Wednesday, January 18, 2017

What is art?  Art is more than a painting, drawing, or sculpture.  Art is an experience that we as humans do not, and will not, fully understand.  It has the ability to inspire and arouse all sorts of emotions, and every piece is uniquely made to provoke a large array of reactions.  In the article, The Whole Ball of Wax, Jerry Saltz discusses the abilities and meaning of art through philosophy and its influence on the mind and person.  Art has the ability to combat the issues of a society and heal not only an individual, but a nation.  It creates both a collective mind and also thousands of unique interpretations that are debated through out centuries of history.  Among his artistic diction and philosophical tone, one line Saltz wrote really stuck out to me.  He wrote that "art tells you things you don't know you need to know until you know them."  Art has a way of explaining the unknown to us.  Even if we do fully understand it, we develop a connection that allows us to process it as it best relates to us individuals.  This connection is adds to the experience that a work of art gives, encouraging one's mind to either love or despise a piece.  Art is complicated and difficult to explain but it can impact the world in beautiful ways.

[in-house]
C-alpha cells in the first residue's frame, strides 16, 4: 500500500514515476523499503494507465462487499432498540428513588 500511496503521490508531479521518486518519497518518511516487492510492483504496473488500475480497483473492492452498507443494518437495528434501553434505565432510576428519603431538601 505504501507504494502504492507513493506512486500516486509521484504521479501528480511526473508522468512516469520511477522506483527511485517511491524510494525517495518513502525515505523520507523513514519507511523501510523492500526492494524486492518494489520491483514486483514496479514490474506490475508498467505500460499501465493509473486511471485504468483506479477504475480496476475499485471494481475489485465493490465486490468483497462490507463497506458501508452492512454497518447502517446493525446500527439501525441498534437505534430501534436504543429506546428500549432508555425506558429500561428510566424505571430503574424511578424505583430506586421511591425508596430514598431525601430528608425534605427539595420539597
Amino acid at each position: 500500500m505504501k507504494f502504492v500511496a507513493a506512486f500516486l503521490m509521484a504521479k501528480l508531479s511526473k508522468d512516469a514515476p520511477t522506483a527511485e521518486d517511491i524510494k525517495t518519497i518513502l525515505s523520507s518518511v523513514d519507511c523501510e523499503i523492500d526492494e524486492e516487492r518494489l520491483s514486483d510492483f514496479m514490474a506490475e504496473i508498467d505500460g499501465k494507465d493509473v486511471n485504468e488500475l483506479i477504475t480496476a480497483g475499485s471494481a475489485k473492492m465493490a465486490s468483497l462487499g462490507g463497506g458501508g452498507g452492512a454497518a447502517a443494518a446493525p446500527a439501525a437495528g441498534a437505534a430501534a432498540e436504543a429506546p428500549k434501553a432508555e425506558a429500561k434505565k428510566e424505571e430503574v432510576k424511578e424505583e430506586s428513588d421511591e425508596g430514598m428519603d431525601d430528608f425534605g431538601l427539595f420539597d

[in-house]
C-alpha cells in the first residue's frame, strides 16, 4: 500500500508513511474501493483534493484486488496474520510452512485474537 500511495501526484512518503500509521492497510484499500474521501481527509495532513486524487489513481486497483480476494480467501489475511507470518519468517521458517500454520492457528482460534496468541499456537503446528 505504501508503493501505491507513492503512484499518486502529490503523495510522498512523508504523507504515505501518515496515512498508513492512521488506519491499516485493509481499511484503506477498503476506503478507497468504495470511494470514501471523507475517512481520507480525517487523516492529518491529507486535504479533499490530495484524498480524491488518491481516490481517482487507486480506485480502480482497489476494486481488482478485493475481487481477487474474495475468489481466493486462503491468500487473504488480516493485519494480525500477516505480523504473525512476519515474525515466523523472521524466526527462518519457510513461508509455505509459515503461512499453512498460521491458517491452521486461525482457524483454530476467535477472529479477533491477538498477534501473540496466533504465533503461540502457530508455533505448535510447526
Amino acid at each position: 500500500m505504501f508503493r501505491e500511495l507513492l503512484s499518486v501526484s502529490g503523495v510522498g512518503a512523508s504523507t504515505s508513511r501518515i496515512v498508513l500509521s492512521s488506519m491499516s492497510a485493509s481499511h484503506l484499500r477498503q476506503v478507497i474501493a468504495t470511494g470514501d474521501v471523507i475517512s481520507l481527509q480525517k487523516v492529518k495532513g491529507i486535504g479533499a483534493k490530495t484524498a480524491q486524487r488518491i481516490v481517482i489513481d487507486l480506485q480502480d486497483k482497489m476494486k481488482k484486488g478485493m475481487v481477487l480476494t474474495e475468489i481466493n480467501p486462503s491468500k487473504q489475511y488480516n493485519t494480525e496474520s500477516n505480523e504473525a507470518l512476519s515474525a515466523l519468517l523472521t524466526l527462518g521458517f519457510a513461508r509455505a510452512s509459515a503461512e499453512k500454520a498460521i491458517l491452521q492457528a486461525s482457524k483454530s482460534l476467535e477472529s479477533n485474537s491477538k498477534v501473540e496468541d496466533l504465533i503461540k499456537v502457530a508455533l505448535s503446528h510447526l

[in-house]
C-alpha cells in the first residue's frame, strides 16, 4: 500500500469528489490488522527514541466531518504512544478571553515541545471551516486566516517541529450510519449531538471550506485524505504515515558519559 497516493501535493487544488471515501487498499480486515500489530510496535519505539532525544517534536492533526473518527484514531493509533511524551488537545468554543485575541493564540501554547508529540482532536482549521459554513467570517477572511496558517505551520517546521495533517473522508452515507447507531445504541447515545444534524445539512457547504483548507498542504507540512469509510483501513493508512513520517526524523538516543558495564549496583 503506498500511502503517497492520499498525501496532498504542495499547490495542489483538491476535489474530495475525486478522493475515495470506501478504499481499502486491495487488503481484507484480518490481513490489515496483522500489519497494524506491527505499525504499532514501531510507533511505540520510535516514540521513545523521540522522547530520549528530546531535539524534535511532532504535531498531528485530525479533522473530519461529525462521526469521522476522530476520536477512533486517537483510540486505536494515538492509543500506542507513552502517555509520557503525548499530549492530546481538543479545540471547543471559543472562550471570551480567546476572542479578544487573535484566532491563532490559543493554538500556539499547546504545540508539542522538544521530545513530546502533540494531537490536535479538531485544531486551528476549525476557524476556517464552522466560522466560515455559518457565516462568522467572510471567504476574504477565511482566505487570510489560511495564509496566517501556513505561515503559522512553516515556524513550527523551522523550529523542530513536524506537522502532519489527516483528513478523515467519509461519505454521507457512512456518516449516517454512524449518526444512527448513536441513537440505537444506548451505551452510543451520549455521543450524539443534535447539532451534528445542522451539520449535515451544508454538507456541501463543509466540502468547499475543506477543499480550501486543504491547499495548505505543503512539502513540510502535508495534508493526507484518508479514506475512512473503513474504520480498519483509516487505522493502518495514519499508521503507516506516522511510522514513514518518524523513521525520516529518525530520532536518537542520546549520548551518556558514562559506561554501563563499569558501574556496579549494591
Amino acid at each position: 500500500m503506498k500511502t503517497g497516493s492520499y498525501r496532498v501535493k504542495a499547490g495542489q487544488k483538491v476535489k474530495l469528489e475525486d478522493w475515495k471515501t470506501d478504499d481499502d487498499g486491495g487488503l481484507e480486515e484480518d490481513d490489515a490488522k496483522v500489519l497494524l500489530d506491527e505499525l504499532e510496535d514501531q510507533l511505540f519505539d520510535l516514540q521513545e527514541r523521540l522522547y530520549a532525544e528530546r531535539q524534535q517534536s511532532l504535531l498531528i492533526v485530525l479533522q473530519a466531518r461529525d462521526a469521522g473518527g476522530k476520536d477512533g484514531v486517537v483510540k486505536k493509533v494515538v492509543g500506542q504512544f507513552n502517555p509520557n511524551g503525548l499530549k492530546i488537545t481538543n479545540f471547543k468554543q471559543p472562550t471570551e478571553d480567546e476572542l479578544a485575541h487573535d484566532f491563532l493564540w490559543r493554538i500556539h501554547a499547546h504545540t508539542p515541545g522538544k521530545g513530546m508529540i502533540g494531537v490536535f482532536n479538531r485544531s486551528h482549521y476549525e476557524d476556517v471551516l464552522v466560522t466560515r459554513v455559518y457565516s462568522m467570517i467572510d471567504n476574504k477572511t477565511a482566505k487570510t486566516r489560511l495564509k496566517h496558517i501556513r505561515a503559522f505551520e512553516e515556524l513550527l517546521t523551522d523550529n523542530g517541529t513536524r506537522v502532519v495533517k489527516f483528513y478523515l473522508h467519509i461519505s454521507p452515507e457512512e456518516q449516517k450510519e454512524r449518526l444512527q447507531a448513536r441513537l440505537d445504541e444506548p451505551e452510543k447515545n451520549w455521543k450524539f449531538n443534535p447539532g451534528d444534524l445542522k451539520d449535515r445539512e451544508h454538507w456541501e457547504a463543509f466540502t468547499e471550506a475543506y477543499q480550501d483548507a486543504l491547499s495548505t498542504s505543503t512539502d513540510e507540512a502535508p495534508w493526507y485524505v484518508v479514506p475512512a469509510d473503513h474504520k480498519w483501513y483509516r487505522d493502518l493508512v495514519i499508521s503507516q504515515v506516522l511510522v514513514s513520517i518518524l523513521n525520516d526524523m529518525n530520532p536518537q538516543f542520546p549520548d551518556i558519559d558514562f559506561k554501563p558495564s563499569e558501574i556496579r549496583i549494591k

2D Design Reflection

What is the one thing you can use from this class? How could it be better? This class touched on a variety of topics and themes, many ...